AG: Your clients that enter these rallies alongside you, do they often have a lot of motorsport experience or are they fearless rookies jumping right into it?

RT: Some of our clients were into motorsport when they were younger but got busy with family and work, and they’re back to have a go again. Others are just, “Wow, this is cool, I’ll have a go at it.” What we do is we take them on from the beginning. You don’t need to have any experience when you come to us. We’ll talk you through the process of owning and building a car, and then we’ll train you up.

If they’re complete novices, we’ll take them through our system, train them on local rallies, train them in different environments ranging from forest to ice driving, and we can even link them up with pro drivers. We really can do absolutely everything. We try to make the entire process turnkey to where all you’ve really got to do is book your flight to Kenya, and it works quite well.

AG: I couldn’t help but notice the shop expansion under construction—I take it the company is growing?

RT: Yes. So many cars pass through our shop every year for many different reasons, and racing and rally cars are a fairly niche market, but we must be working on north of a hundred cars each year. Plus we’re building 17 to 20 cars a year, not to mention maintaining them all.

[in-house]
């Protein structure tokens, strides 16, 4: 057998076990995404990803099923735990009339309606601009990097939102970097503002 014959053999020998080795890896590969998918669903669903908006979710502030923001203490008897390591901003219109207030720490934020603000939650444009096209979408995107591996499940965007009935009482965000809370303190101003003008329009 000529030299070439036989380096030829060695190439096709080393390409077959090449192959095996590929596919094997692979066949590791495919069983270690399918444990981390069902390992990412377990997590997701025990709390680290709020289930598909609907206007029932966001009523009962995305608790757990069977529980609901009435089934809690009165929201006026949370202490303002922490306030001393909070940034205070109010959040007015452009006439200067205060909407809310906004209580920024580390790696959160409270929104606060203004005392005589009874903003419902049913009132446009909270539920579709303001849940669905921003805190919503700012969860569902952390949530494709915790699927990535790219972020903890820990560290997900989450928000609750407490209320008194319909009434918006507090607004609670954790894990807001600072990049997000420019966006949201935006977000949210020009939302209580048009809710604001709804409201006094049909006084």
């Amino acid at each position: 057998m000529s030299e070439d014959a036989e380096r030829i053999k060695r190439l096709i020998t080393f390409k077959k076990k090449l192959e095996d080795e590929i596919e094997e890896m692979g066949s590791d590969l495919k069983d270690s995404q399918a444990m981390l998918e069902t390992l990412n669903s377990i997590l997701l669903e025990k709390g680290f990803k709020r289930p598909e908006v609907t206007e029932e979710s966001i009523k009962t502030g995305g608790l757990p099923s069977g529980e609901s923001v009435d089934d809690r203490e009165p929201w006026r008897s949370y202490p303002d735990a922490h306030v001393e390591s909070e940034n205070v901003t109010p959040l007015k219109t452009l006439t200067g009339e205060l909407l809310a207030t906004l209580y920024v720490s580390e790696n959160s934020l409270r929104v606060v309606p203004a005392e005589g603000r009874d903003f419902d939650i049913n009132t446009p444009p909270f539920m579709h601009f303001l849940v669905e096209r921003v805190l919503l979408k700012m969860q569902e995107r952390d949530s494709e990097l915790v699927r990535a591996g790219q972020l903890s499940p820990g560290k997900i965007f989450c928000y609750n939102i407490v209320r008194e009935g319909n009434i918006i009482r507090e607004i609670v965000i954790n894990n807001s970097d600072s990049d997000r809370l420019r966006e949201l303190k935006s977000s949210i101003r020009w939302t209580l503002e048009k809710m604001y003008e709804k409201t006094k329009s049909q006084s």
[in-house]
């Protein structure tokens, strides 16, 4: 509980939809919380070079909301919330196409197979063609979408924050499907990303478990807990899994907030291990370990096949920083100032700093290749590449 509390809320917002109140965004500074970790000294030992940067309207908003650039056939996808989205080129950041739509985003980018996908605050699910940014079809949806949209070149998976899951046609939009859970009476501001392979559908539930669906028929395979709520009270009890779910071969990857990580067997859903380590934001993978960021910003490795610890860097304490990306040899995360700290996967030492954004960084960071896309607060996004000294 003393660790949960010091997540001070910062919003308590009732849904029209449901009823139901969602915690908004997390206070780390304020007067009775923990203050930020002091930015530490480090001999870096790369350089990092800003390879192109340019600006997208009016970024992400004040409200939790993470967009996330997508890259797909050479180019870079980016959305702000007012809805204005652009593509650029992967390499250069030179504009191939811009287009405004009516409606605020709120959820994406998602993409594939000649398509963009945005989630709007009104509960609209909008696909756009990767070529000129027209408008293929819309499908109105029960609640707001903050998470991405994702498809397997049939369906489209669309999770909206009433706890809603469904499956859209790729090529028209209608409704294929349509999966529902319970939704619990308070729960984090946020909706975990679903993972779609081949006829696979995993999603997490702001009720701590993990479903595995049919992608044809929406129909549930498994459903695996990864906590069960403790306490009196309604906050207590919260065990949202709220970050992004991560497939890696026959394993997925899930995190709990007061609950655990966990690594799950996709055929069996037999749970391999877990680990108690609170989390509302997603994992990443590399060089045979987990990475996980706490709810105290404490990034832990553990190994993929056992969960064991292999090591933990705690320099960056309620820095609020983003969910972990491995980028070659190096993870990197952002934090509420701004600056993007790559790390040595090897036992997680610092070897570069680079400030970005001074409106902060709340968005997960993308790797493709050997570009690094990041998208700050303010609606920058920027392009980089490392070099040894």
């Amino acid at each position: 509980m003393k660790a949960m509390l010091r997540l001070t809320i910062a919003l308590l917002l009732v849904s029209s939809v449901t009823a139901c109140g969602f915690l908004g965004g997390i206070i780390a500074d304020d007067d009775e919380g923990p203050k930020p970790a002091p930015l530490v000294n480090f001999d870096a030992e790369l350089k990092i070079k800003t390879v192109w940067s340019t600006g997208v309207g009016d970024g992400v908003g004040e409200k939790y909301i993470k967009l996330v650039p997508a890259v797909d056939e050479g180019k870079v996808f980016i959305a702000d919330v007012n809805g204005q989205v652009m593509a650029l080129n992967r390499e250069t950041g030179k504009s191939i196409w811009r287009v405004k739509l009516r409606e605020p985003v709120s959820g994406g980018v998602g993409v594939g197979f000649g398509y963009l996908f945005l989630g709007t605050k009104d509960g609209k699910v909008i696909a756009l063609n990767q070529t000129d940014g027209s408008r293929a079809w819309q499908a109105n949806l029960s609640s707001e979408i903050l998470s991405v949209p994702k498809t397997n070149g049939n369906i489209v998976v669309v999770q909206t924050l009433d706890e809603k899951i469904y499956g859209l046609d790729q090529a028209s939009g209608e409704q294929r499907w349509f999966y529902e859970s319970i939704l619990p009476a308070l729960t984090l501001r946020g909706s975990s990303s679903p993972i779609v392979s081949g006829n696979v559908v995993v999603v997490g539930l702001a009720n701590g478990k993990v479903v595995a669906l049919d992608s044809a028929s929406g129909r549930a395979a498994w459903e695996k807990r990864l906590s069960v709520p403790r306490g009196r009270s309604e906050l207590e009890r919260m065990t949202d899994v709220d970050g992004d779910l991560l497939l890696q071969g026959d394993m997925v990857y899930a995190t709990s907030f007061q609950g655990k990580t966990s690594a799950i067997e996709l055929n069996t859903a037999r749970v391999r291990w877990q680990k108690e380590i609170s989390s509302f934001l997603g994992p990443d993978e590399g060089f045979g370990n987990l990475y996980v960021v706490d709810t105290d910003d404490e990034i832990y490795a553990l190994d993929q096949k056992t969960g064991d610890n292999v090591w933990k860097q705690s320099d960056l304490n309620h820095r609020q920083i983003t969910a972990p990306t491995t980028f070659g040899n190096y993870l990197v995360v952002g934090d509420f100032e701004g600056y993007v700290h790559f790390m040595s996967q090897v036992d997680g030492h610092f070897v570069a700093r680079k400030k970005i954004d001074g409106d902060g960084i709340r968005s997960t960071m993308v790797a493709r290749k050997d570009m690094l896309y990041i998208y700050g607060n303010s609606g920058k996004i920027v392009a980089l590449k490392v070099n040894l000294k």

We’re building the new facility because we need some more people. Demand is high and what we’re finding is, whether it be a rally build or a restoration, we’re paying more for cars but getting less because they’re just not in the condition they used to be. All we try to do is look after people well and find solutions to their problems, and of course have fun while doing it.

AG: And you guys are doing everything build-wise in house, right?

RT: Yeah, we do it all and I think that’s one of our strongest attributes. If you’re a client of mine and have an issue, you’ve got just one phone call to make—if you have a problem, you’ve got one person to call. Whether it’s an engine, transmission, chassis, bodywork, or suspension issue, it’s all us. You don’t have to ring the engine builder or the chassis guy or the gearbox man separately. We do everything under one roof and that gives us a huge amount of control over the entire process.